In the real world of history attempts were made to assassinate Hitler, though without Tarantino’s theatrical fanfare. German theologian and clergyman Dietrich Bonhoeffer was a leading member of the Confessing Church which opposed the Nazi regime. Bonhoeffer was also an active player in plotting a conspiracy to kill Hitler. For his role in the resistance he was arrested, imprisoned, and was later executed at the Flossenburg concentration camp.

Over the past month I have read Bonhoeffer’s Letters and Papers from Prison and also some of his theological works. In divinity schools Dietrich Bonhoeffer’s theological writings remain popular among religious liberals and religious conservatives alike. In Westminster Abbey a statue honoring Bonhoeffer as a martyr of the Twentieth Century stands alongside statues honoring Martin Luther King and Oscar Romero. Like King and Romero, Bonhoeffer died living out his faith to the best of his ability. Unlike King and Romero, Bonhoeffer expressed his faith by plotting violence.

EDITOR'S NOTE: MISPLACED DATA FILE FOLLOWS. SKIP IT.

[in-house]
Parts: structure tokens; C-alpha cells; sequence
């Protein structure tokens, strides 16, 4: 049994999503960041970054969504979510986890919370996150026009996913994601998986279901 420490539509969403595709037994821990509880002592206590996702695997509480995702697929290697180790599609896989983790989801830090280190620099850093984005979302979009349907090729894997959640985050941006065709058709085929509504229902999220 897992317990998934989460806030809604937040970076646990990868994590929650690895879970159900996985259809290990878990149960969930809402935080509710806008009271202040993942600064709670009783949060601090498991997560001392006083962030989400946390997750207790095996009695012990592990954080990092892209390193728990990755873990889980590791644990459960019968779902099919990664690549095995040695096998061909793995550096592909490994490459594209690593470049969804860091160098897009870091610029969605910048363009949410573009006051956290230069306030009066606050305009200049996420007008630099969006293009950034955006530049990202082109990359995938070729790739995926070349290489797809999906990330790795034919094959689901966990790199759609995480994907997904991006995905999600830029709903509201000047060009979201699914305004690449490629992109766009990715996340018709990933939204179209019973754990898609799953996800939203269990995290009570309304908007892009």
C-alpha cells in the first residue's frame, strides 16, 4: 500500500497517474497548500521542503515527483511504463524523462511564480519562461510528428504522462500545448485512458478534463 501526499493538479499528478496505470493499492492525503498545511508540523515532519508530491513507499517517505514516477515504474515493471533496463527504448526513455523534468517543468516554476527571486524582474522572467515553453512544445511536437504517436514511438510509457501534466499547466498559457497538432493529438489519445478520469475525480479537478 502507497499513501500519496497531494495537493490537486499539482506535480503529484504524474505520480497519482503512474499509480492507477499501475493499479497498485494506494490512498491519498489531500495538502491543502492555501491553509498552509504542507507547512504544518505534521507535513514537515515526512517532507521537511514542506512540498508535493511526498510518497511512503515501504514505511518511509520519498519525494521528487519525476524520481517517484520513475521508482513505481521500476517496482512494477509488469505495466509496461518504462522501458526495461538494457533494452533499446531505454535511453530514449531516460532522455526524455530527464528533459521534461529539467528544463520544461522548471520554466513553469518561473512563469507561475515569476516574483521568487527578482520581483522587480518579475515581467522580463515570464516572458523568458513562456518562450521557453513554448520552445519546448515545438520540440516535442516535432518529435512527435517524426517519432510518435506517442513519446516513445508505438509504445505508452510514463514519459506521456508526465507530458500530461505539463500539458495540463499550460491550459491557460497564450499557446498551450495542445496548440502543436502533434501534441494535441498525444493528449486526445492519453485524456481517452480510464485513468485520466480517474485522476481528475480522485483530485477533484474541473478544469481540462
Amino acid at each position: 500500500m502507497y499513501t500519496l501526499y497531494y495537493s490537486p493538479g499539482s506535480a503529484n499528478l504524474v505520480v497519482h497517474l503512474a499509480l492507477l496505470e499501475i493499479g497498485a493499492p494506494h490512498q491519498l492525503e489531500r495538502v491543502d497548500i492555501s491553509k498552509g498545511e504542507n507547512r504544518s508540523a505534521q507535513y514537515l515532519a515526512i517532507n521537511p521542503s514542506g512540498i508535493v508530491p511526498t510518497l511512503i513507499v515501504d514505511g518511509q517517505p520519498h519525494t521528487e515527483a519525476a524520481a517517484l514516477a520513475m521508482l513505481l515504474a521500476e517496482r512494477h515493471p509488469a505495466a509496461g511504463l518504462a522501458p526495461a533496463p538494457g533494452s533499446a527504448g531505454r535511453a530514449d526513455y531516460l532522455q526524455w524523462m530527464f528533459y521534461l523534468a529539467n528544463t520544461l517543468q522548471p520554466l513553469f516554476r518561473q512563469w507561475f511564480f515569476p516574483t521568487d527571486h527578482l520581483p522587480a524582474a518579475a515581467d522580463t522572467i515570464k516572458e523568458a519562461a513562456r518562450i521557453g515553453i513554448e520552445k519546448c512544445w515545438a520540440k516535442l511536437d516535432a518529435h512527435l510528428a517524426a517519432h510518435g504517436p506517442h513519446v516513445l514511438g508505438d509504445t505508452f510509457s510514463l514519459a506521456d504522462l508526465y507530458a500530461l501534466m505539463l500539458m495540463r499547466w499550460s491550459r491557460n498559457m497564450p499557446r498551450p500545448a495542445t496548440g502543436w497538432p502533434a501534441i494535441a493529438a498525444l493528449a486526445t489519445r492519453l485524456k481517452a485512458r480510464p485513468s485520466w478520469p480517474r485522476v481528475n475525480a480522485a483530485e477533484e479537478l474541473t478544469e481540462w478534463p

I bring up Dietrich Bonhoeffer for a reason. If there was ever an example of violence that we would think of as right, as justified, it would be hard to come up with a better example than Bonhoeffer’s attempted assassination of Hitler.

It is possible to argue that Bonhoeffer’s actions were right. But can we also call them righteous? Is there ever glory in what is gory? I invite you to step inside Bonhoeffer’s theological world and listen to his own words: “When a man takes guilt upon himself in responsibility, he imputes his guilt to himself and no one else. He answers for it...Before other men he is justified by dire necessity; before himself he is acquitted by his conscience, but before God he hopes only for grace."

One author describes Bonhoeffer’s theology this way, “[Bonhoeffer belived that a] Christian must be prepared, if necessary, to offer his life for this. Thus all kinds of secular totalitarianism which force man to cast aside his religious and moral obligations to God and subordinate the laws of justice and morality to the State are incompatible with his conception of life.”